Anne Truitt’s been an inspiration to me for a very long time, but I’d never wanted to make one of her works. Until now.
Previously: Truitt AMAZON, I guess
Untitled (Muji Tote), 2014, 19.5 x 12 x 1, acrylic on muslin
It’s been brewing for a long time, basically every time I see that painting it sticks to me like the smell of a campfire.
It really should be a product, a utility, an it bag for real men, no matter what part of Brooklyn they’re traversing.
But it never comes out right. No one will print right to the edge, and it really must be printed right to the edge. It could be screenprinted, but my queue’s pretty stacked right now. Printable heat-transfer paper frankly doesn’t do it justice.
image from The Internet
Wouldn’t you know, Kanye and Condo had the answer: just paint the damn thing. Which is a hard thing to accept sometimes. For some people. Who don’t, as a rule, paint. Anyway, here we are.
My favorite part of the whole thing now is that Muji Tote could translate into Anonymous Death. So even though there’s only one, and Kimye get first dibs on it [the 24hr clock starts ticking when I hit publish, get your 2nd holds ready], this really is for everyone.
hello, new headshot
I wish I could be there right now, for the opening, but I’m stoked to announce the inclusion of some work in a group exhibition at Glitch Gallery in Charlestown, Massachusetts titled, “Challenging the law without infringing the law.” The show is curated by Primavera Di Filippi, and includes Brian Dupont, Sara Hendren, Esmerelda Kosmatopoulos, Kofhschlag, and Sara Newman & Matthew Battles.
The show is the first time that Untitled (300×404), a project I began in 2009, is being exhibited IRL. The work’s original is a 300x404px jpg image of a Richard Prince Cowboy photo, but the most widely known manifestation is the print edition published by 20×200.com. [Which is once again available, btw, in limited numbers.]
If you’re in or near Charlestown, I hope you’ll check out the show.
Glitch Gallery Exhibit 005 — Challenging the law without infringing the law, opens Sept 20, 2014 [glitchmonster.com]
Untitled (happy place), 2014, 15.5×11 in., digital print on glossy stock, ed. 25+5AP, $100, shipped.
From Robert Smtihson & Mel Bochner’s “The Domain of The Great Bear” to Gerhard Richter and Ellsworth Kelly’s special editions of Die Welt, I’ve been interested print as art. A couple of years ago Printed Matter turned up a big stack of Inserts, a tabloid-sized portfolio of full-page artworks by the members of Group Material. The Public Art Fund helped the collective produce 90,000 copies, which were inserted in the Sunday New York Times on May 22, 1988, and distributed downtown and in Greenpoint/Bushwick. [even then.] A few turned up at Printed Matter a couple of years ago.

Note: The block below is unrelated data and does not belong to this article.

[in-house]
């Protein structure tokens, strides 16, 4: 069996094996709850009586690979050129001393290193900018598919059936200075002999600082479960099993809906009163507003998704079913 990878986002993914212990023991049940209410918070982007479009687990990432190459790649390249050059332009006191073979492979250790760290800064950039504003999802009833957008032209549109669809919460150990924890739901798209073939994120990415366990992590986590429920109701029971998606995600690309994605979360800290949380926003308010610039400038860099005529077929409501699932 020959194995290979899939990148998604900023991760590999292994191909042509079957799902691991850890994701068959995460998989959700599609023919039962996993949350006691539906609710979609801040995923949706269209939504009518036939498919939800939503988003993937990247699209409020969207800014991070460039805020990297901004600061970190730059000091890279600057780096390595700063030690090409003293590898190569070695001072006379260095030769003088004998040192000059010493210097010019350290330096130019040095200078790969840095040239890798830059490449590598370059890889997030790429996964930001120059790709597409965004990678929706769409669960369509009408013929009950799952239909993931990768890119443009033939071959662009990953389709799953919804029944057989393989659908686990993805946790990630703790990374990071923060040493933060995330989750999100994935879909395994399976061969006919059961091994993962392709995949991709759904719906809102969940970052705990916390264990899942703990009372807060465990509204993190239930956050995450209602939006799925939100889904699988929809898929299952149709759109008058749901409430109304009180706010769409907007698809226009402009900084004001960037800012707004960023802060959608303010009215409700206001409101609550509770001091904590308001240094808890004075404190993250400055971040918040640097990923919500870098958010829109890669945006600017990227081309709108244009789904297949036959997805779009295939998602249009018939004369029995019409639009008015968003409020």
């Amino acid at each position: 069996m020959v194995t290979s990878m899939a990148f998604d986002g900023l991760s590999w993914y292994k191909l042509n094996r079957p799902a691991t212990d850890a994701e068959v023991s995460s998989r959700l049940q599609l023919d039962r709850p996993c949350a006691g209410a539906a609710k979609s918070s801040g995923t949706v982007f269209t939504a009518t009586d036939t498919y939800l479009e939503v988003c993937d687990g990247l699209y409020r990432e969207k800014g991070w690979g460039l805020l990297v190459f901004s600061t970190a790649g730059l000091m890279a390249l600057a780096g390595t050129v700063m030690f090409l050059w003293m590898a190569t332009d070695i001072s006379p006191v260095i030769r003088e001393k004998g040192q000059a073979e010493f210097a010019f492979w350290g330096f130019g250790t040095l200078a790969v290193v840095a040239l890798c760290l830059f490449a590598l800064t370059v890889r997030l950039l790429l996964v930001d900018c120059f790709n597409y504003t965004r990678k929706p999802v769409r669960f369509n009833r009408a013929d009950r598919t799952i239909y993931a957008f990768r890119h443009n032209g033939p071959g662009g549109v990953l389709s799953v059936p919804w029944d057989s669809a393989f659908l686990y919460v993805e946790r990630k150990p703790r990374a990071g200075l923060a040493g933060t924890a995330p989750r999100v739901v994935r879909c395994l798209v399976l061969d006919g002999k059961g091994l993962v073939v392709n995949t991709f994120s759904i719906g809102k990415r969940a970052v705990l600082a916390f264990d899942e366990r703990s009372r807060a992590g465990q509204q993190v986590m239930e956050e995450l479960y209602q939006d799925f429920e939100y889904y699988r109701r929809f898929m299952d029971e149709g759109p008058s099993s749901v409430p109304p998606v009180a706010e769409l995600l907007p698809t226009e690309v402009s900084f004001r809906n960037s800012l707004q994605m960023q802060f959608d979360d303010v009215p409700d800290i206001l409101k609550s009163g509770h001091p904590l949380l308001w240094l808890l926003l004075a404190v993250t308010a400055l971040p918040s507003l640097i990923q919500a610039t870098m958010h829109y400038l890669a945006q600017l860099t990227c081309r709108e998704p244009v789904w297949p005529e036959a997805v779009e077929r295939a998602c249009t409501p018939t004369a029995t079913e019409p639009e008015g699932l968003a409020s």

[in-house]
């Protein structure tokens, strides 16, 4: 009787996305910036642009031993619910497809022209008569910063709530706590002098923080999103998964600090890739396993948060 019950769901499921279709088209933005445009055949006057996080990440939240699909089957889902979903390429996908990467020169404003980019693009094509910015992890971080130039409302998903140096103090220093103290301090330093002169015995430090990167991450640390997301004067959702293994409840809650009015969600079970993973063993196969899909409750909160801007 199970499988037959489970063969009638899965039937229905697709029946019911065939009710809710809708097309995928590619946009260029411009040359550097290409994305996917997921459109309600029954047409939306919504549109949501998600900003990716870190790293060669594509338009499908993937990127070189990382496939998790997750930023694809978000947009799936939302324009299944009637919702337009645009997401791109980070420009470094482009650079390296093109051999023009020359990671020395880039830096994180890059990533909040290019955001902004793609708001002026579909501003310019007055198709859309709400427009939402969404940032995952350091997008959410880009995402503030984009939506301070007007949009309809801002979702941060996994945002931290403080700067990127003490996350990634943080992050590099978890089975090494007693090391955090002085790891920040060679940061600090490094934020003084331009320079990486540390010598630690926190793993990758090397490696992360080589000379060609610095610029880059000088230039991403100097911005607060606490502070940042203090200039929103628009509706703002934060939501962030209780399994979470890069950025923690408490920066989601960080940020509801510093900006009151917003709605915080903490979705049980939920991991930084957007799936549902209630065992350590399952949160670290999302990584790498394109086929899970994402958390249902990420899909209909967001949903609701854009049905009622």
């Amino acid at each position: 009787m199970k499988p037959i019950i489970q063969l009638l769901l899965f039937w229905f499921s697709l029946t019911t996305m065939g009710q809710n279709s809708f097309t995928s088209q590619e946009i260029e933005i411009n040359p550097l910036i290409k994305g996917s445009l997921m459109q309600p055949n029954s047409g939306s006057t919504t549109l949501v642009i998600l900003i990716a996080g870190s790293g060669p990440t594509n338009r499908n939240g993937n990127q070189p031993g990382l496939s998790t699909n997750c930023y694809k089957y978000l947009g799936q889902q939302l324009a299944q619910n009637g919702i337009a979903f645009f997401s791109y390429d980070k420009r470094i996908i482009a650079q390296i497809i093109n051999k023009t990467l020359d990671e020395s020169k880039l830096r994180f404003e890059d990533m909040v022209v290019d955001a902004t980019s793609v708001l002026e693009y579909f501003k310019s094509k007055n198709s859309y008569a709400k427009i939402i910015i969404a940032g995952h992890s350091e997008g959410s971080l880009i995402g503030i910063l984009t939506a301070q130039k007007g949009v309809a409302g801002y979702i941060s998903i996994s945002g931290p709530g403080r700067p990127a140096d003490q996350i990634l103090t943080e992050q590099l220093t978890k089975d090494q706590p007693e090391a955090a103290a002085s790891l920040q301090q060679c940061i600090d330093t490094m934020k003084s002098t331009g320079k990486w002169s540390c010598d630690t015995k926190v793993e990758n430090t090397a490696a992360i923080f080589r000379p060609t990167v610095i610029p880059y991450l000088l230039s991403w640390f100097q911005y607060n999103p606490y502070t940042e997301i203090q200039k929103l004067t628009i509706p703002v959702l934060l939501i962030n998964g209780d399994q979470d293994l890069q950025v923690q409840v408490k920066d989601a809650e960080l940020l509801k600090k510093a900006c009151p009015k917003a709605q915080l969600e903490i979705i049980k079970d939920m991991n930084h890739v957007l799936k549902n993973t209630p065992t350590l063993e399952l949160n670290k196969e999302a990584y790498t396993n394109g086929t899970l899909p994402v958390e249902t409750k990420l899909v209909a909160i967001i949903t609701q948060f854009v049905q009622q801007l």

Group Material member Julie Ault recalled that they’d negotiated for nearly a year with the NY Daily News, but that when they submitted the artworks, they were rejected “on the basis that ‘it wasn’t art it was editorial.'” That tension or ambiguity is one of the things I like most; it upsets a seemingly small but persistent expectation.
I also love The Art Newspaper’s art fair editions, reported and published on the spot every day. And when I saw this page from this summer’s Art Basel paper, it seemed like an almost perfect object. It includes an excerpt from TAN editor-at-large Georgina Adams’ book, Big Bucks: The Explosion in the Art Market in the 21st Century which, like so much of the page, provides a salient, vital picture of the moment.
It’s taken me a little while to get it just right, but I am pleased to present Untitled (happy place) as a print in an edition of 25, with 5 artist proofs. It is digitally printed on gloss stock, handstamped and numbered, and measures 15.5 x 11 inches. It will ship flat for USD100.
Shanzhai Gursky 002, 2014, not included in the show
Brian Droitcour and Zanna Gilbert have curated “It Narratives: The Movement of Objects as Information,” which just opened at Franklin Street Works in Stamford, Connecticut. The show examines shifting networks, and how artists use the postal system and the web in the production and distribution of artworks.
I am quite pleased to have some pieces included in the show, which runs through November 9.
In addition to some Destroyed Richter Paintings, the show includes a photo from the Shanzhai Gursky project, previously known in less ethnosocioeconomically critical times as Ghetto Gurskys. [Though the pejorative aspects of “ghetto” still apply to the project itself, in a self-critical way, I think the racialist connotations ultimately kill it for me. “Shanzhai” seems a little pluckier and resourceful than I’d originally pictured the series to be, but I really like it.]
The series are somewhat related, in that they both originate in images circulating online. The Destroyed Richter Paintings are made by Chinese Paint Mill and based on jpgs of photos Richter took in his studio before destroying certain paintings. The Shanzhai Gursky photos are produced to the specifications of the original using the highest resolution jpgs I could find in the wild.